2nd Class City
in the Yukon-Koyukuk Census Area
- Area Type
- Current Population
- Population Comment
- 2013 DCCED Certified Estimate
- Pronunciation/Other Names
- (hewz); a.k.a. Hut'odleekkaakk'et Tribe
- Census Designated Place (CDP)
- Borough/Census Area FIPS Code
- Place FIPS
Election, Recording, and Judicial Districts
- Senate District
- House District
- Judicial District
- Recording District
- Fort Gibbon
Facilities and Amenities
- Municipal Facilities & Utilities
- Watering Point, Washeteria, Electric, Refuse Collection, Landfill, Health Clinic, Fuel Sales, Airport (State Contract), U.S. Post Office (Federal Contract), General Store, Roads, Community Hall, Bingo.
Geography and Climate
- Hughes is located on a 500-foot bluff on the east bank of the Koyukuk River, about 115 air miles northeast of Galena and 210 air miles northwest of Fairbanks.
- The area experiences a cold, continental climate with extreme temperature differences. The average high temperature during July is 70 °F; the average low during January is well below 0 °F. Extended periods of -40 °F are common. The highest temperature ever recorded was 90 °F; the lowest was -68 °F. Average annual precipitation is 13 inches, with 30 inches of snowfall. The Koyukuk River is ice-free from June through October.
- Community Map Available
- Map URL
- Sq Mi Land
- Sq Mi Water
History and Culture
- Several Native groups have lived in the area, including Koyukon Athabascans and Kobuk, Selawik, and Nunamiut Eskimos from the north and northwest. The Koyukon lived in several camps throughout the year, moving as the seasons changed, following the wild game and fish. Hughes was used as a trade center between Athabascans and Eskimos. Roy (Frederick) Hughes prospected an area two miles upstream in 1884. But, according to the U.S. Geological Survey, the community was named in 1910 after New York Governor Charles Hughes. It served as a riverboat landing and supply port for the Indian River gold fields until 1915 when the local mining industry declined. The local Natives stayed on, however, and a post office was established in 1942. An airstrip was built in the 1950s, a school in 1956, and a clinic in 1968. The city was incorporated in 1973, and local roads were built in 1974. A community-wide electric system was developed in 1981. In September 1994, flood waters destroyed and swept away nearly all of the community's buildings, homes, and food caches for the winter. Residents have rebuilt homes and facilities.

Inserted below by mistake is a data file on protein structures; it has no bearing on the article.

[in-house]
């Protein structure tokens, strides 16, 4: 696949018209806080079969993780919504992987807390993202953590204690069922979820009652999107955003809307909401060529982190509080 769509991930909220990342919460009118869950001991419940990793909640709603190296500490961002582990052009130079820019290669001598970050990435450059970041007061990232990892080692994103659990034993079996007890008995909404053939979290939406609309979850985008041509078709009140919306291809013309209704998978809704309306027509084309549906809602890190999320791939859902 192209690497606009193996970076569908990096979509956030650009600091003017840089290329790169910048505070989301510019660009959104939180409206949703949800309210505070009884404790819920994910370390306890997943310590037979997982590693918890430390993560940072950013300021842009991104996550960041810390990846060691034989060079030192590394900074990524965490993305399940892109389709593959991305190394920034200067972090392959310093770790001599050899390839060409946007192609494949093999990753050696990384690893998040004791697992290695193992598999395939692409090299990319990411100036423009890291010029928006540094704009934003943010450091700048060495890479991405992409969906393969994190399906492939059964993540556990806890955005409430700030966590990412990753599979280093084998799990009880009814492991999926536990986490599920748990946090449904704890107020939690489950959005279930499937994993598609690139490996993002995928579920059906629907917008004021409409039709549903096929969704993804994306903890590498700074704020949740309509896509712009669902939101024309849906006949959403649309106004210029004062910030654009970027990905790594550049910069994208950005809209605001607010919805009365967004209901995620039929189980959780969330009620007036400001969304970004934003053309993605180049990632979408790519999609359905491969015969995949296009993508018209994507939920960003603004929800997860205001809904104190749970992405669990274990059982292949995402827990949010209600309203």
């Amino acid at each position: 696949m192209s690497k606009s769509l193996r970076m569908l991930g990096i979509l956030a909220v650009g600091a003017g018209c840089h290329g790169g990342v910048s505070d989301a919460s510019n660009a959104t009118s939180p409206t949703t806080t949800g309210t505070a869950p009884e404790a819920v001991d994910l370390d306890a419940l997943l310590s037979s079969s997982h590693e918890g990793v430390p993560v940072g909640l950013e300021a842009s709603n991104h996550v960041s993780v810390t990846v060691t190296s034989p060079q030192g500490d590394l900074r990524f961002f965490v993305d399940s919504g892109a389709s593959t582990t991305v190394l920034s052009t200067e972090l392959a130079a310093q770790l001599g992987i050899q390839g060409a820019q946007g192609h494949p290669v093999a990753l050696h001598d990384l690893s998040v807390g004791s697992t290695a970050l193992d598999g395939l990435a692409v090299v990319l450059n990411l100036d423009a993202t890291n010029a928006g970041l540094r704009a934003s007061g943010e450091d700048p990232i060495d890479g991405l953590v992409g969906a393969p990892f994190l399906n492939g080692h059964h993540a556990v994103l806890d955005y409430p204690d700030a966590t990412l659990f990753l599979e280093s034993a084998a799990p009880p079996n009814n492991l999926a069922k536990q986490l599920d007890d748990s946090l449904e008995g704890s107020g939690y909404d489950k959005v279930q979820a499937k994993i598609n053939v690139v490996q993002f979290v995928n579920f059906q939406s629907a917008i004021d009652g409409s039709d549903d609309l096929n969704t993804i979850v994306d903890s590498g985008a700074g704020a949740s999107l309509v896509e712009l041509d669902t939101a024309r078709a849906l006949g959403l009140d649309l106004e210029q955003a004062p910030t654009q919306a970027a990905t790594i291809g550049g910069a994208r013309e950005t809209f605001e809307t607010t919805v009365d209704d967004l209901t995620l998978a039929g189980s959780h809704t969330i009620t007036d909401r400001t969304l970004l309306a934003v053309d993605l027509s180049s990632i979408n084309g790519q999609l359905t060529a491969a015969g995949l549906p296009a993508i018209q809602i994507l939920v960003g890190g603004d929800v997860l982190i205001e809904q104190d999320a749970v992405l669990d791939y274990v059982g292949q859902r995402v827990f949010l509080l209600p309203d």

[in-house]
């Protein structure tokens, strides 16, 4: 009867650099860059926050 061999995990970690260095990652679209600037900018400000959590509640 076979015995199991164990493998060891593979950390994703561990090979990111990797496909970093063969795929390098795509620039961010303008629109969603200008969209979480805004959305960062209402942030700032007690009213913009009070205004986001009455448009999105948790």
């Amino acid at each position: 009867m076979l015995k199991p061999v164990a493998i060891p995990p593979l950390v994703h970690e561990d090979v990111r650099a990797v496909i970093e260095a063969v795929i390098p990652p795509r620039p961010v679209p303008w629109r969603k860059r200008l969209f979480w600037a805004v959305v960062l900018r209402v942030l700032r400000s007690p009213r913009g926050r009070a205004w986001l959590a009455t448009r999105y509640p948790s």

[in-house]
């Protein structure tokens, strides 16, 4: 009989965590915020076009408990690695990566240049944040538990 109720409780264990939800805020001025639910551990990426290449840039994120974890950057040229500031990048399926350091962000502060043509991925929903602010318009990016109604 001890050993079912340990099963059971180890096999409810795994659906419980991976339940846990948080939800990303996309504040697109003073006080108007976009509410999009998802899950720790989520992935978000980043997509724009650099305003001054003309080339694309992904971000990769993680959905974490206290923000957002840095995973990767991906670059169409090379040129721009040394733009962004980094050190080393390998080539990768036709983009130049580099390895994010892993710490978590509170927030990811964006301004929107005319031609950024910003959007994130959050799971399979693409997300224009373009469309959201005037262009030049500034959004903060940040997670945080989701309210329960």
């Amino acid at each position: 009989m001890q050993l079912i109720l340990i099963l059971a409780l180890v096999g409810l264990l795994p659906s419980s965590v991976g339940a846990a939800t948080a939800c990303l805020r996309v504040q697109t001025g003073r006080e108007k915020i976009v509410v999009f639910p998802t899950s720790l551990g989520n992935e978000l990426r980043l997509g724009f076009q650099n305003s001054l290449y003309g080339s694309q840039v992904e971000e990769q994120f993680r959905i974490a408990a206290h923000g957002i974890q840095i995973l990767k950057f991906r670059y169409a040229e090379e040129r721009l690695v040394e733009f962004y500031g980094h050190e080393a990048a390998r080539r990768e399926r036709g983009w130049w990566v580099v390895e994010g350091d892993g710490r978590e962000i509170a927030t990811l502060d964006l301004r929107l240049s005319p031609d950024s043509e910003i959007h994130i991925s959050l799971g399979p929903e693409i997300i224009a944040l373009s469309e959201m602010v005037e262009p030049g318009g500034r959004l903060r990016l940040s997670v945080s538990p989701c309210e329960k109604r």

- Hughes is a Koyukon Athabascan village. Traditional ways of life persist -- potlatches and dog races attract visitors from surrounding river villages.
- Federally Recognized Tribe
- Name of Federally Recognized Tribe
- Hughes Village
- Local Option Restrictions
- Sale of alcohol is banned.
- Incorporation Type
- 2nd Class City
- Public Education
- Not permitted to provide this service.
- Planning, Platting and Land Use Regulation
- Not required to exercise the powers in any circumstance, but may be permitted in all cases in the manner described for first class cities.
- Property Tax Powers
- May tax up to 20 mills, except where a higher levy is required to avoid default. Voter approval required.
- Sales Tax Powers
- No limit on the rate of levy of sales taxes; however, voter approval is required.
- Other Powers Not Prohibited
- May exercise other powers not prohibited by law.
- City Council or Assembly Composition and Apportionment
- 7 members elected at-large, except the council may provide for election other than at-large.
- Election and Term of Mayor
- Elected from the city council for a 1-year term, unless a longer term is provided by ordinance. Mayor selected by council (or by voters upon adoption of ordinance).
- Vote by Mayor
- Votes on all matters.
- Veto Power of the Mayor
- Does not have veto power.
- Power of Eminent Domain
- Permitted, but requires voter approval.
- Ability to Attain Home-Rule Status
- May not adopt home-rule charter without first reclassifying to a first-class city.
- River transportation is very important to Hughes, although barge service is not reliable due to shallow water. Most fuel and heavy freight is brought in by air. A lighted, gravel 3,380' long by 100' wide runway is maintained and owned by the state. Snow machines, ATVs, and skiffs are used for local transportation. The frozen river serves as an ice road during winter and links the village to other area communities.
- State Ferry
- Cargo Barge
- Road Connection